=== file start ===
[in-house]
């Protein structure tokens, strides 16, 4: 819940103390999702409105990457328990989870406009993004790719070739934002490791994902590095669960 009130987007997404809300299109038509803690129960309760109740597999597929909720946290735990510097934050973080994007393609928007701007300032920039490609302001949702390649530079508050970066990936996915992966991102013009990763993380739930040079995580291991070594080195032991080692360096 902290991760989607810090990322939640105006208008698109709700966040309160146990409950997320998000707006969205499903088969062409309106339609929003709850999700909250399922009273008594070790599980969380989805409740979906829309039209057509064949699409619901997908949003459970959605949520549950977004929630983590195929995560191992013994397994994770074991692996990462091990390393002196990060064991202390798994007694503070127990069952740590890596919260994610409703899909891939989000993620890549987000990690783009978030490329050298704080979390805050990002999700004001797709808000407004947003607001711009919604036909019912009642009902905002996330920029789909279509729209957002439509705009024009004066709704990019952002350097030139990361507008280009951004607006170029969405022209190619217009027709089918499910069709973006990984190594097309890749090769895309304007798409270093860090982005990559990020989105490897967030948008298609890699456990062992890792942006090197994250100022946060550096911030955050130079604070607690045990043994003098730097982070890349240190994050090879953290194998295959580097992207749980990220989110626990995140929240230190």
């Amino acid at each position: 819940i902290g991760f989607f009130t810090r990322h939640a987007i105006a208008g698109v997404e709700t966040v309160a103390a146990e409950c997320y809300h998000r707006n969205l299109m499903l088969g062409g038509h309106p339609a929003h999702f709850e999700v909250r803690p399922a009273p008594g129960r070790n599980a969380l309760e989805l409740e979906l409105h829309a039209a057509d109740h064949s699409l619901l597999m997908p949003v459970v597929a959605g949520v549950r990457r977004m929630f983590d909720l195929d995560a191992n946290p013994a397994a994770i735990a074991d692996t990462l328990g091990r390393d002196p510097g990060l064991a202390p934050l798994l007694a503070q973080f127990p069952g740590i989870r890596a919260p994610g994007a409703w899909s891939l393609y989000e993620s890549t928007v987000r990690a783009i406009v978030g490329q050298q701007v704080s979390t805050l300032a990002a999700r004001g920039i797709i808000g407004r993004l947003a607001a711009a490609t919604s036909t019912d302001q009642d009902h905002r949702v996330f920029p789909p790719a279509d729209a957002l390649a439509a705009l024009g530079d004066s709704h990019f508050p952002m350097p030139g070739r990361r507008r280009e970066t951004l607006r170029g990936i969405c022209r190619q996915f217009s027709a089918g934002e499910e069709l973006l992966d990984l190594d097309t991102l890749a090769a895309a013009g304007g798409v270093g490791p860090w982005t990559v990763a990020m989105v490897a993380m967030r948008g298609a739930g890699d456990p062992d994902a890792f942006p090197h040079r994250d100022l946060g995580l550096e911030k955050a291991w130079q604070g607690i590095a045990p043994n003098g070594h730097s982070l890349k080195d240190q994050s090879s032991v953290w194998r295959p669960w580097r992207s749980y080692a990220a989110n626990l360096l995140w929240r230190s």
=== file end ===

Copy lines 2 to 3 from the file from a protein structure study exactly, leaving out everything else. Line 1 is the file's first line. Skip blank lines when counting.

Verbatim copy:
């Protein structure tokens, strides 16, 4: 819940103390999702409105990457328990989870406009993004790719070739934002490791994902590095669960 009130987007997404809300299109038509803690129960309760109740597999597929909720946290735990510097934050973080994007393609928007701007300032920039490609302001949702390649530079508050970066990936996915992966991102013009990763993380739930040079995580291991070594080195032991080692360096 902290991760989607810090990322939640105006208008698109709700966040309160146990409950997320998000707006969205499903088969062409309106339609929003709850999700909250399922009273008594070790599980969380989805409740979906829309039209057509064949699409619901997908949003459970959605949520549950977004929630983590195929995560191992013994397994994770074991692996990462091990390393002196990060064991202390798994007694503070127990069952740590890596919260994610409703899909891939989000993620890549987000990690783009978030490329050298704080979390805050990002999700004001797709808000407004947003607001711009919604036909019912009642009902905002996330920029789909279509729209957002439509705009024009004066709704990019952002350097030139990361507008280009951004607006170029969405022209190619217009027709089918499910069709973006990984190594097309890749090769895309304007798409270093860090982005990559990020989105490897967030948008298609890699456990062992890792942006090197994250100022946060550096911030955050130079604070607690045990043994003098730097982070890349240190994050090879953290194998295959580097992207749980990220989110626990995140929240230190």
């Amino acid at each position: 819940i902290g991760f989607f009130t810090r990322h939640a987007i105006a208008g698109v997404e709700t966040v309160a103390a146990e409950c997320y809300h998000r707006n969205l299109m499903l088969g062409g038509h309106p339609a929003h999702f709850e999700v909250r803690p399922a009273p008594g129960r070790n599980a969380l309760e989805l409740e979906l409105h829309a039209a057509d109740h064949s699409l619901l597999m997908p949003v459970v597929a959605g949520v549950r990457r977004m929630f983590d909720l195929d995560a191992n946290p013994a397994a994770i735990a074991d692996t990462l328990g091990r390393d002196p510097g990060l064991a202390p934050l798994l007694a503070q973080f127990p069952g740590i989870r890596a919260p994610g994007a409703w899909s891939l393609y989000e993620s890549t928007v987000r990690a783009i406009v978030g490329q050298q701007v704080s979390t805050l300032a990002a999700r004001g920039i797709i808000g407004r993004l947003a607001a711009a490609t919604s036909t019912d302001q009642d009902h905002r949702v996330f920029p789909p790719a279509d729209a957002l390649a439509a705009l024009g530079d004066s709704h990019f508050p952002m350097p030139g070739r990361r507008r280009e970066t951004l607006r170029g990936i969405c022209r190619q996915f217009s027709a089918g934002e499910e069709l973006l992966d990984l190594d097309t991102l890749a090769a895309a013009g304007g798409v270093g490791p860090w982005t990559v990763a990020m989105v490897a993380m967030r948008g298609a739930g890699d456990p062992d994902a890792f942006p090197h040079r994250d100022l946060g995580l550096e911030k955050a291991w130079q604070g607690i590095a045990p043994n003098g070594h730097s982070l890349k080195d240190q994050s090879s032991v953290w194998r295959p669960w580097r992207s749980y080692a990220a989110n626990l360096l995140w929240r230190s």